Ronald McDonald - Antonov An-2R - Budapest, Hungary, April 18, 2003.
Taco Time in downtown Hillsboro is closing, which is too bad. Today was their last day. Thank god for fast food, otherwise I might have to cook, and cooking implies dirty pots and pans, which means somebody should do the dishes, and since I will avoid my chores if at all possible, this leads to guilt, and I really don't need any more guilt. I have a hard enough time ignoring all the guilt I already have without piling on more. Fortunately there are a good half dozen fast food joints within about three miles, so it isn't too arduous to run out and get something.
I like McDonald's for their breakfast burritos and their coffee, and their $1 menu when I am feeling cheap. My wife likes Black Rock coffee across from Shute Park. I like fresh brewed coffee. I like it even better when I don't have to make it. Black Rock wants $2.50 for a medium coffee, which is slightly larger than the McDonald's cup, but I know most of the people who work there even though I only stop by maybe a couple of times a month. I know one person at McDonald's. "Know" may be a bit strong, I recognize them, and they do a passable job of pretending to recognize me. I dunno, maybe they actually do. Some people are really good at that. I am not one of those people.
I heard about McDonald's offering budget advice for their employees. I don't know that anyone aspires to make a career out of working at McDonald's. A manager might earn a living wage, but I doubt anyone else does. At best it's a temporary gig to cover your expenses until something better comes along. I wonder if the baristas who work in coffee kiosks make more than people working at McDonald's. I will tip them 50 cents when I get a cup there (or a dollar for two). There is no tip jar at McDonald's.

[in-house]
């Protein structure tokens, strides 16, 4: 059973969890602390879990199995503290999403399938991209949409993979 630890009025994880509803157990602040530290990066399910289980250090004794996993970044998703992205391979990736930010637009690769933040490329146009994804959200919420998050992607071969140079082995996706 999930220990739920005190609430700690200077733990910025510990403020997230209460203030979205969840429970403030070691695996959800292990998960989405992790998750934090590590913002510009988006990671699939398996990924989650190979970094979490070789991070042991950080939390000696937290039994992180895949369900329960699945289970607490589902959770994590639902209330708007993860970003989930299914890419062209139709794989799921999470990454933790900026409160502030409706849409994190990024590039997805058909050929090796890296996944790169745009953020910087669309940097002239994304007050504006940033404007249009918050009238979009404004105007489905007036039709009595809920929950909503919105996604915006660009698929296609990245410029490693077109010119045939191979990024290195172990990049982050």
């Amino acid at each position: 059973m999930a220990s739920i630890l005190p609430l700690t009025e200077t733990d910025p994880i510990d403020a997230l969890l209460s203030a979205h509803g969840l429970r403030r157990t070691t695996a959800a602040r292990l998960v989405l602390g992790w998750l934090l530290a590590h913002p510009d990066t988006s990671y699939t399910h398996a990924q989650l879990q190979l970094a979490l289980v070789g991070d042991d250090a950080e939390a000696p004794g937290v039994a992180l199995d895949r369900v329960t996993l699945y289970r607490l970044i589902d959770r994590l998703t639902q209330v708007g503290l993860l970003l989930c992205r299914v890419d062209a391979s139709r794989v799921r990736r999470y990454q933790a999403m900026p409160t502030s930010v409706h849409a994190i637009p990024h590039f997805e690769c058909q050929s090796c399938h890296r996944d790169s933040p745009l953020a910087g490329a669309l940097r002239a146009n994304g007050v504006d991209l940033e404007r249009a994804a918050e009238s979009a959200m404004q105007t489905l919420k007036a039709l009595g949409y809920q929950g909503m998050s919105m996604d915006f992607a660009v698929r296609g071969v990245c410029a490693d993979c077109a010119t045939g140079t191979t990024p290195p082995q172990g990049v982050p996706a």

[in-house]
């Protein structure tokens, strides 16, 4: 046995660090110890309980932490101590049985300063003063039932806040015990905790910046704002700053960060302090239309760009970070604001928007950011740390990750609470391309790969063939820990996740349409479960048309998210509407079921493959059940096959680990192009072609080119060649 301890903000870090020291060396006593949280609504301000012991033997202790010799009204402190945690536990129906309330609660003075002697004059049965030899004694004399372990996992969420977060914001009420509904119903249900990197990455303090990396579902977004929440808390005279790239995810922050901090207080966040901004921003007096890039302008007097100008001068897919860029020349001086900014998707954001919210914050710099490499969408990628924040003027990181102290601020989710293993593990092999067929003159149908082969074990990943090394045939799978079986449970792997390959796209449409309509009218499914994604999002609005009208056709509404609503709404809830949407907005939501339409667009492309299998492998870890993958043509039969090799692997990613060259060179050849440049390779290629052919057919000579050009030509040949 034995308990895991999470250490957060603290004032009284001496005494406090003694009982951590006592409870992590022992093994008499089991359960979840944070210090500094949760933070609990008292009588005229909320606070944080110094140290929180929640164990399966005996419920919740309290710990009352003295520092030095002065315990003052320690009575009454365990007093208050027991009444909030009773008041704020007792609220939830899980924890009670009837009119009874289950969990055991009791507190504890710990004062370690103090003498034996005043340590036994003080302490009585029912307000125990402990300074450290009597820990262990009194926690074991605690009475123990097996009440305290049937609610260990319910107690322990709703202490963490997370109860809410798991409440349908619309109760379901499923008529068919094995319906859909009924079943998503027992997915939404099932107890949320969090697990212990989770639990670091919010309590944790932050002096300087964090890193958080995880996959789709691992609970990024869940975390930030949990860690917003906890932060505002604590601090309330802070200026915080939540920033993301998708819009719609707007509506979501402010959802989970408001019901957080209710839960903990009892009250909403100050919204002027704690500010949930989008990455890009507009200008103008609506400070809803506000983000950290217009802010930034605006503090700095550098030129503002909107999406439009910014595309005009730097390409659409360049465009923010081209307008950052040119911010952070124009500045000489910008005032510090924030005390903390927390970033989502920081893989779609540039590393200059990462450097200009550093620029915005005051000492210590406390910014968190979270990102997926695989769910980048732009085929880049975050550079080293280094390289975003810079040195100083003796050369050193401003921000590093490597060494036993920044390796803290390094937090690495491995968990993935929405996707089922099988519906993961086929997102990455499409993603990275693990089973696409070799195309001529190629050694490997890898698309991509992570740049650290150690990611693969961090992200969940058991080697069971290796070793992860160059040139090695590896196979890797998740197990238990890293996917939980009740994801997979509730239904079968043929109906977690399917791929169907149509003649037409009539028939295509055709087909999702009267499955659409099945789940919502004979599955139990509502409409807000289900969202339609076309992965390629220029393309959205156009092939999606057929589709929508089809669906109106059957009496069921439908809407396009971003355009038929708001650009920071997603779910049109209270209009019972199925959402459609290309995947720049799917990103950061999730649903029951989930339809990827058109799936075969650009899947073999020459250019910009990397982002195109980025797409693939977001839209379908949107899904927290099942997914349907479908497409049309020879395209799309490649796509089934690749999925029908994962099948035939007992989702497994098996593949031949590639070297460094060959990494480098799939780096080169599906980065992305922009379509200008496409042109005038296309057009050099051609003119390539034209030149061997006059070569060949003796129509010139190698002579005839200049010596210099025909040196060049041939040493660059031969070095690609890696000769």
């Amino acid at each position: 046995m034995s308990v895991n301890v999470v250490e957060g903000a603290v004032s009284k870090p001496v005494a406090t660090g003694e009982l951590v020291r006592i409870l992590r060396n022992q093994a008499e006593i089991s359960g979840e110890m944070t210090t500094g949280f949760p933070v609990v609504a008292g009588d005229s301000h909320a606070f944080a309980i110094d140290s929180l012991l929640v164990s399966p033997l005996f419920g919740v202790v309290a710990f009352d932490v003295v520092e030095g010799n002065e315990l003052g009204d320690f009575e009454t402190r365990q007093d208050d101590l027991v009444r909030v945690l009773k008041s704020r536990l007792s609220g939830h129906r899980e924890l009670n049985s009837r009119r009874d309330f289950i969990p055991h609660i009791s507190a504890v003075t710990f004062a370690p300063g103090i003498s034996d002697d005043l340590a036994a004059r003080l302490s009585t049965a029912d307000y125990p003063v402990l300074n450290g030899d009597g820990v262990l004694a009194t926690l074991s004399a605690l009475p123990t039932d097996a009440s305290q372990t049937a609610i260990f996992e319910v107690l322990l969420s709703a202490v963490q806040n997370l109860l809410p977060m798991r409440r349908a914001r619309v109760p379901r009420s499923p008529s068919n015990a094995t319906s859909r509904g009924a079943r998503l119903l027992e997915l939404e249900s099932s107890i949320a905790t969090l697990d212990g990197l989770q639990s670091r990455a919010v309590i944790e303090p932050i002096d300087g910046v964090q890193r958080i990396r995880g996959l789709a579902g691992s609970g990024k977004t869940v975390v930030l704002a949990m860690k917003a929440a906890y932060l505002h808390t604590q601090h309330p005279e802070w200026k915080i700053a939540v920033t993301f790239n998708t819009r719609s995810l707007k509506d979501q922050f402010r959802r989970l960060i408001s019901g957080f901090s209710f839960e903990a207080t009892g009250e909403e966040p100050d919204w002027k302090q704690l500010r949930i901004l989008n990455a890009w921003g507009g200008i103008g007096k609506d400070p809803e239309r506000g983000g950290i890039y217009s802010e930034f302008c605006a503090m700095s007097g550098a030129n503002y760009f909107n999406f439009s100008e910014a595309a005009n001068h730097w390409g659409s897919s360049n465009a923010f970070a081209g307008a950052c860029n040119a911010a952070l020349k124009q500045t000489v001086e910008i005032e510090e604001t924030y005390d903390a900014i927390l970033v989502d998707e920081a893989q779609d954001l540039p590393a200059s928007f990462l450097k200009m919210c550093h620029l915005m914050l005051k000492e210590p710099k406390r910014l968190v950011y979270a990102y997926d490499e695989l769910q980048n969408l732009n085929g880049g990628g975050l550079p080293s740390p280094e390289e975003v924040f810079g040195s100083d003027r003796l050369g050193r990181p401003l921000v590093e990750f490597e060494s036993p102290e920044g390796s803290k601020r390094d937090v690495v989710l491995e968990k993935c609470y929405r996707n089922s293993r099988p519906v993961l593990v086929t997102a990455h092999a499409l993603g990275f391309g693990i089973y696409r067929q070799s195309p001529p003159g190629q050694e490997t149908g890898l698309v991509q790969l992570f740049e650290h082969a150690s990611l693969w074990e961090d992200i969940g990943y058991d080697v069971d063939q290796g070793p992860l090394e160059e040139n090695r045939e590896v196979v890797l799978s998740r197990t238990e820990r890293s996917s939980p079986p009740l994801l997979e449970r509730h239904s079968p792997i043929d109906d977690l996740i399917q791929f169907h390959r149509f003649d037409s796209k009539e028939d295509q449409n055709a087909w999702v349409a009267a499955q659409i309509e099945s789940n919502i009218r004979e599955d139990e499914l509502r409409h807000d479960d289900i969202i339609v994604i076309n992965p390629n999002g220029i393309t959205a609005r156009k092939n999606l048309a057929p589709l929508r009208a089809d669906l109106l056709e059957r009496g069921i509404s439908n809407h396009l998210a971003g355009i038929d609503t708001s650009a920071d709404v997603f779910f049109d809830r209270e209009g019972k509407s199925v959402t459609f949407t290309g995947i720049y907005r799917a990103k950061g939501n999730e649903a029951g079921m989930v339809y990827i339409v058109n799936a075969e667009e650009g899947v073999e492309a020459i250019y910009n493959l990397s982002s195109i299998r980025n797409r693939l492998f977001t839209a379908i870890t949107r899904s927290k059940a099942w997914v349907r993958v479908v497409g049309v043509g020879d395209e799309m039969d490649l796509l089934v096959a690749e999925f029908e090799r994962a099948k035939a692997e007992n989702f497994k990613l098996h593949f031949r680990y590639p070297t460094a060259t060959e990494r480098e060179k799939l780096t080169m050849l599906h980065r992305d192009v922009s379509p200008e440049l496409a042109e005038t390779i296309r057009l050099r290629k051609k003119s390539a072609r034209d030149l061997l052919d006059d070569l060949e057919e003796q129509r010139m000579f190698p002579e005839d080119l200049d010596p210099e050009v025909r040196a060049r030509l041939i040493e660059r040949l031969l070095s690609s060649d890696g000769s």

I suppose that in the current economy there are people who would be glad to get a job at McDonald's. Sad state of affairs.
Rumor has it that fast food restaurants could afford to pay people more money, possibly even a decent wage without having to raise their prices significantly, but in a cutthroat business in a cutthroat economy that would destroy you. Until we have fewer people looking for work wages aren't going anywhere. Some people might argue that if workers made more money, they would spend more money, which would stimulate the economy, which would mean more jobs, which would mean wages would go up. It's an interesting theory, but I doubt anyone is going to implement it. The last person to try something that radical was Henry Ford when he started paying his assembly line workers $5 a day, and look what happened to him: he grew old and died, and they are still using his name on cars. Is it doing him any good now that he's dead? No, it's not. Now you may argue that his generous wages had nothing to do with his demise, and you might be right. But are you willing to take that chance?